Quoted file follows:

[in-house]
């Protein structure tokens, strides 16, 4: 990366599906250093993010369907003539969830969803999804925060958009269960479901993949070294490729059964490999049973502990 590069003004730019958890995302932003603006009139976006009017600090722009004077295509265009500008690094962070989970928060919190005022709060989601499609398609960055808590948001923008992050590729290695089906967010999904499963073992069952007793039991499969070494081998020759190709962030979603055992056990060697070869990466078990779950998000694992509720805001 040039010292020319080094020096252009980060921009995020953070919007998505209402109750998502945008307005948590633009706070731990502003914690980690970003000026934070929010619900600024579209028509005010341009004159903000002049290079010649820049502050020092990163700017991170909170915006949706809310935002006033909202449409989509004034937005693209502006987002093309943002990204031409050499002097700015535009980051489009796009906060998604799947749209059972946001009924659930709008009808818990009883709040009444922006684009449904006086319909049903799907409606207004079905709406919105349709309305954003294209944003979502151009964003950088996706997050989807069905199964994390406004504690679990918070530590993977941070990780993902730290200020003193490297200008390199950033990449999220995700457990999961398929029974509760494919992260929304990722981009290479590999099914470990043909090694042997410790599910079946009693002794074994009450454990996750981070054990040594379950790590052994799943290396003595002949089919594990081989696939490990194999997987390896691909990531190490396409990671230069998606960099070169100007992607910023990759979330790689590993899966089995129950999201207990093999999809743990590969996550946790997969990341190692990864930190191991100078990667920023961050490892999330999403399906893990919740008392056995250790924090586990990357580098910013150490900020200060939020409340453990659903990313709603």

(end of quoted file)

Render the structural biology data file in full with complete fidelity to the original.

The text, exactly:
[in-house]
């Protein structure tokens, strides 16, 4: 990366599906250093993010369907003539969830969803999804925060958009269960479901993949070294490729059964490999049973502990 590069003004730019958890995302932003603006009139976006009017600090722009004077295509265009500008690094962070989970928060919190005022709060989601499609398609960055808590948001923008992050590729290695089906967010999904499963073992069952007793039991499969070494081998020759190709962030979603055992056990060697070869990466078990779950998000694992509720805001 040039010292020319080094020096252009980060921009995020953070919007998505209402109750998502945008307005948590633009706070731990502003914690980690970003000026934070929010619900600024579209028509005010341009004159903000002049290079010649820049502050020092990163700017991170909170915006949706809310935002006033909202449409989509004034937005693209502006987002093309943002990204031409050499002097700015535009980051489009796009906060998604799947749209059972946001009924659930709008009808818990009883709040009444922006684009449904006086319909049903799907409606207004079905709406919105349709309305954003294209944003979502151009964003950088996706997050989807069905199964994390406004504690679990918070530590993977941070990780993902730290200020003193490297200008390199950033990449999220995700457990999961398929029974509760494919992260929304990722981009290479590999099914470990043909090694042997410790599910079946009693002794074994009450454990996750981070054990040594379950790590052994799943290396003595002949089919594990081989696939490990194999997987390896691909990531190490396409990671230069998606960099070169100007992607910023990759979330790689590993899966089995129950999201207990093999999809743990590969996550946790997969990341190692990864930190191991100078990667920023961050490892999330999403399906893990919740008392056995250790924090586990990357580098910013150490900020200060939020409340453990659903990313709603």